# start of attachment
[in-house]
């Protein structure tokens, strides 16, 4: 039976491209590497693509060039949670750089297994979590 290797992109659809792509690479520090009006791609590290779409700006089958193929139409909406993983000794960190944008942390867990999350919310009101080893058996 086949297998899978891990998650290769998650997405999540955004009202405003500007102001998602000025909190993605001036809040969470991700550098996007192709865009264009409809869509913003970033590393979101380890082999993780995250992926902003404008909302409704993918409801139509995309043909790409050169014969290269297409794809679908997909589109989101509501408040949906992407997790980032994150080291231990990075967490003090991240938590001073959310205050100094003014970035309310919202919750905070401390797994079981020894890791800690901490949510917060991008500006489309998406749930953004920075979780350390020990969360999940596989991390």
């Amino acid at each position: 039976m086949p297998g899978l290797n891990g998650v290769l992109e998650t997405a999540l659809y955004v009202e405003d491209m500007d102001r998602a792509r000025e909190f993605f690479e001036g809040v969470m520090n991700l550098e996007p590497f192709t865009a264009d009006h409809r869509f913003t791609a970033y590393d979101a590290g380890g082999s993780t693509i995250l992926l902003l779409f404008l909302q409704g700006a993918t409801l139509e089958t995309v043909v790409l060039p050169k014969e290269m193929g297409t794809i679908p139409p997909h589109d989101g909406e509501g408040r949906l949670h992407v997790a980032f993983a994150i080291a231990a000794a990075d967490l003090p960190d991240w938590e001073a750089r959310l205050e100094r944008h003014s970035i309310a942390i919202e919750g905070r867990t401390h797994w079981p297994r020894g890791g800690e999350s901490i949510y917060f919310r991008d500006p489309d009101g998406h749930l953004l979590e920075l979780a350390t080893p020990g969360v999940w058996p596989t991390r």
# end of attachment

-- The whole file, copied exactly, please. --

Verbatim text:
[in-house]
């Protein structure tokens, strides 16, 4: 039976491209590497693509060039949670750089297994979590 290797992109659809792509690479520090009006791609590290779409700006089958193929139409909406993983000794960190944008942390867990999350919310009101080893058996 086949297998899978891990998650290769998650997405999540955004009202405003500007102001998602000025909190993605001036809040969470991700550098996007192709865009264009409809869509913003970033590393979101380890082999993780995250992926902003404008909302409704993918409801139509995309043909790409050169014969290269297409794809679908997909589109989101509501408040949906992407997790980032994150080291231990990075967490003090991240938590001073959310205050100094003014970035309310919202919750905070401390797994079981020894890791800690901490949510917060991008500006489309998406749930953004920075979780350390020990969360999940596989991390």
């Amino acid at each position: 039976m086949p297998g899978l290797n891990g998650v290769l992109e998650t997405a999540l659809y955004v009202e405003d491209m500007d102001r998602a792509r000025e909190f993605f690479e001036g809040v969470m520090n991700l550098e996007p590497f192709t865009a264009d009006h409809r869509f913003t791609a970033y590393d979101a590290g380890g082999s993780t693509i995250l992926l902003l779409f404008l909302q409704g700006a993918t409801l139509e089958t995309v043909v790409l060039p050169k014969e290269m193929g297409t794809i679908p139409p997909h589109d989101g909406e509501g408040r949906l949670h992407v997790a980032f993983a994150i080291a231990a000794a990075d967490l003090p960190d991240w938590e001073a750089r959310l205050e100094r944008h003014s970035i309310a942390i919202e919750g905070r867990t401390h797994w079981p297994r020894g890791g800690e999350s901490i949510y917060f919310r991008d500006p489309d009101g998406h749930l953004l979590e920075l979780a350390t080893p020990g969360v999940w058996p596989t991390r």